En Español

Asparagus

Asparagus should be harvested when the spears are approximately six inches tall.There is a debate whether the spears should be cut just below or just above the soil line. There are pros and cons for each method.The thin spears are the males and are more numerous.The females are the thicker stems and are less numerous. Harvesting should be tapered off by early to mid July.



Green Beans

Green beans and wax beans should be picked when the pods are about as thick as a pencil and just starting to show the bulging of individual beans. Pods that are showing pronounced bulging of individual beans are too old for most fresh eating. However dried beans are treated differently.


Broccoli

Broccoli is harvested before the individual flower buds loosen. Once the flowers begin to bloom the head should be removed to help encourage side shoots to develop. Note that the side shoots will not make large heads.



Corn

Corn is picked in the "milk stage." This usually occurs twenty days after the first silk strands appear. If the juice in a punctured kernel is clear the corn is not ripe enough. If there is very thick to too little juice the corn is "over the hill." Other factors that are used include the silks being brown down to the husk, firmness of the unhusked ears and plumpness of the kernels on the tip of the ear.



Cucumbers

Cucumbers are picked at any time before seeds become hard. By the time the cucumber begins to ripen (starts to turn a golden color) it is too late to harvest. Small young cucumbers are better for pickling. Cucumbers that are six to eight inches are best for slicing. However, personal taste should be the main rule. The quality is best when the cucumbers are a uniform green, firm and crisp.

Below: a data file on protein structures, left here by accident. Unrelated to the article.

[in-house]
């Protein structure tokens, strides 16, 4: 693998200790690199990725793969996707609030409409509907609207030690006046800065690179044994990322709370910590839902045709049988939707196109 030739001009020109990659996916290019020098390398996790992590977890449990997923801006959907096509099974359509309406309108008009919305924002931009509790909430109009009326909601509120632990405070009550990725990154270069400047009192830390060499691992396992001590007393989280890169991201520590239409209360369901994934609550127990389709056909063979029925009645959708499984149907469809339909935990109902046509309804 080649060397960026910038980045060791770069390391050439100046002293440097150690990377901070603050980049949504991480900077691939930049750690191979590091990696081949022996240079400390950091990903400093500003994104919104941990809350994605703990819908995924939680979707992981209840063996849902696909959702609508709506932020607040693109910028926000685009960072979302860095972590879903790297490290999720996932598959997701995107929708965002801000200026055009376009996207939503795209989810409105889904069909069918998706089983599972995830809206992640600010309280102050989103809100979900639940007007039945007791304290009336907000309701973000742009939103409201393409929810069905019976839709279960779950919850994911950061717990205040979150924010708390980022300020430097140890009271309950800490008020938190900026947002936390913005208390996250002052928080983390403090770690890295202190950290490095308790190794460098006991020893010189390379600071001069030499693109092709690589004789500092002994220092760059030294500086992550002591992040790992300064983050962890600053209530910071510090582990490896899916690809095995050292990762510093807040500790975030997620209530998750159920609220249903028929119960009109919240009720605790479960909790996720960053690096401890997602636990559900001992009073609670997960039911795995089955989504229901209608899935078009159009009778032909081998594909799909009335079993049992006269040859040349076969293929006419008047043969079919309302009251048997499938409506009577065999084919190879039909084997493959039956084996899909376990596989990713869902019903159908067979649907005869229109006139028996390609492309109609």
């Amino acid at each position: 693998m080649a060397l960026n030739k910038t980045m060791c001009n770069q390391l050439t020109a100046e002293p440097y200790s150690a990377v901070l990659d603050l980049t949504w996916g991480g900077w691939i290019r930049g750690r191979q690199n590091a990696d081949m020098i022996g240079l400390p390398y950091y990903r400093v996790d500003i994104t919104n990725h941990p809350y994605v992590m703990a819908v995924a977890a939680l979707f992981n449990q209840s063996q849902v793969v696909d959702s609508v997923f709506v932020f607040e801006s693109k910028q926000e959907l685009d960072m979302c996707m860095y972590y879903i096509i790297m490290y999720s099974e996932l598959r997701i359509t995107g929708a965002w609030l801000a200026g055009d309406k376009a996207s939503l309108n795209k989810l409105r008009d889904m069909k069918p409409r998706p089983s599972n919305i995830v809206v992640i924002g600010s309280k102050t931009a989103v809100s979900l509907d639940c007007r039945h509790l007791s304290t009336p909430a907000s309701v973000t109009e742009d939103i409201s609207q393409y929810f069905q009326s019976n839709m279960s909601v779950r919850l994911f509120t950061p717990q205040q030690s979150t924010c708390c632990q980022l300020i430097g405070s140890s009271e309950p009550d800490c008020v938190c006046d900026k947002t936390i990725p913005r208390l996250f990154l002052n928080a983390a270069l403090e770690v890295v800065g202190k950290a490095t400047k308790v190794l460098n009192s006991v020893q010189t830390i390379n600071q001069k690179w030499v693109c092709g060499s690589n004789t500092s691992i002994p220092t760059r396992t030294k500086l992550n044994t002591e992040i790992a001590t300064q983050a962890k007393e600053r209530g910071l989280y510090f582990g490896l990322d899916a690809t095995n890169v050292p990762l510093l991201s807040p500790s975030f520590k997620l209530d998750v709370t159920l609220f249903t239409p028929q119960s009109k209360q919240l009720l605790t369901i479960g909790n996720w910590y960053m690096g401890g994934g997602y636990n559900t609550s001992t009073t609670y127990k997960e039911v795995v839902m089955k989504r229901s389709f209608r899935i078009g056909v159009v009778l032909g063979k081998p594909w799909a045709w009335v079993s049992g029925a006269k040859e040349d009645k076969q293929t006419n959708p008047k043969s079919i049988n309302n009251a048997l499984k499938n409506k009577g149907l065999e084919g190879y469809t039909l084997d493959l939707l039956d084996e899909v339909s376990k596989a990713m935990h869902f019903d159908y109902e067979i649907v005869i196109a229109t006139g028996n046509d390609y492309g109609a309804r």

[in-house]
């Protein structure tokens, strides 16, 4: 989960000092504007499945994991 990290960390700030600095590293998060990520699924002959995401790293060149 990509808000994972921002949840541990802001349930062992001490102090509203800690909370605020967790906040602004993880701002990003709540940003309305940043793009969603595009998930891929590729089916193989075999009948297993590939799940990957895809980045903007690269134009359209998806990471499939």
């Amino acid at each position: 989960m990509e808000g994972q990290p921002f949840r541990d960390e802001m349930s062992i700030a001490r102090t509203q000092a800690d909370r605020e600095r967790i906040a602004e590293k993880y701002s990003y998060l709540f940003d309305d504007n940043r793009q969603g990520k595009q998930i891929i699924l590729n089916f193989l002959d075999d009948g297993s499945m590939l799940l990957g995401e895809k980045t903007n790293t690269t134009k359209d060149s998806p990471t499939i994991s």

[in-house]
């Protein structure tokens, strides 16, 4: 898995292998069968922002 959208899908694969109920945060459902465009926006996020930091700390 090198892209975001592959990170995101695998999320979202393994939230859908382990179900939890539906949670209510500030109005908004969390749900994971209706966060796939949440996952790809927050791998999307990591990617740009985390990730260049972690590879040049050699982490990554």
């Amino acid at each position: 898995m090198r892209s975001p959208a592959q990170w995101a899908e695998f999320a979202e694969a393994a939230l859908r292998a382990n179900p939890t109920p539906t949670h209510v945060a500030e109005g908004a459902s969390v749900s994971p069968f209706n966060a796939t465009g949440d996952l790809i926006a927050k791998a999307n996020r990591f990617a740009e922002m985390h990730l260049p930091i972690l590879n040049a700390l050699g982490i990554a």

Melons

Melons vary in how to determine their harvest time. Cantaloupes should be twisted gently on the vine. If the melon is ripe, the melon should separate from its stem by the time the melon has twisted 180 degrees to the stem. In addition, the rind is tan or yellowish between the netting on lines on the outside rind.



Watermelons

Watermelons are picked when the tendril turns brown to its base. The tendril is the one on the vine next to the melon’s stem. In addition, the skin becomes dull looking and tough to puncture with your fingernail. The melon bottom (the part in contact with the soil) turns from a light green to yellowish color.



Onions

Green onions are picked when their tops are about six inches tall. Green onions become stronger the larger they become and the longer they stay in the ground.

Bulb onions are pulled when most of the tops have fallen over naturally. To help speed up harvesting, onion tops can be knocked over when the first ones begin to bend over naturally. Knocking the tops of the onions over too soon will result in smaller bulbs. Allow drying in a shaded dry cool area before storing.

However, white skin onions do not store well. They need to be dehydrated or used within a few weeks. The brown and purple skin onions can be stored for months under the proper conditions, provided they were harvested correctly.



Peppers

Fully ripe peppers are red, yellow, green (bell or Jalapeno) or black. When harvested in this condition the peppers do not store well unless dehydrated. Peppers that are picked in the green stage store longer. For most peppers, the taste remains the same.



Tomatoes

Tomatoes should be harvested while they are still firm and fully colored. Ideally, this occurs when temperatures are in the mid–seventies. At higher temperatures, the sugars become starchy and the sweetness declines. In addition the softening process accelerates. Therefore on hot days, tomatoes should be harvested when they are pinkish and then finish the ripening indoors in the mid-seventy-degree range. If however, the temperature is as warm inside as it is outside, leave the tomatoes on the vine to ripen. Do not place the tomatoes on a sunny windowsill. This defeats the purpose of bringing them indoors to ripen at a cooler temperature.

 

By James E Schuster, Extension Educator - Horticulture, University of Illinois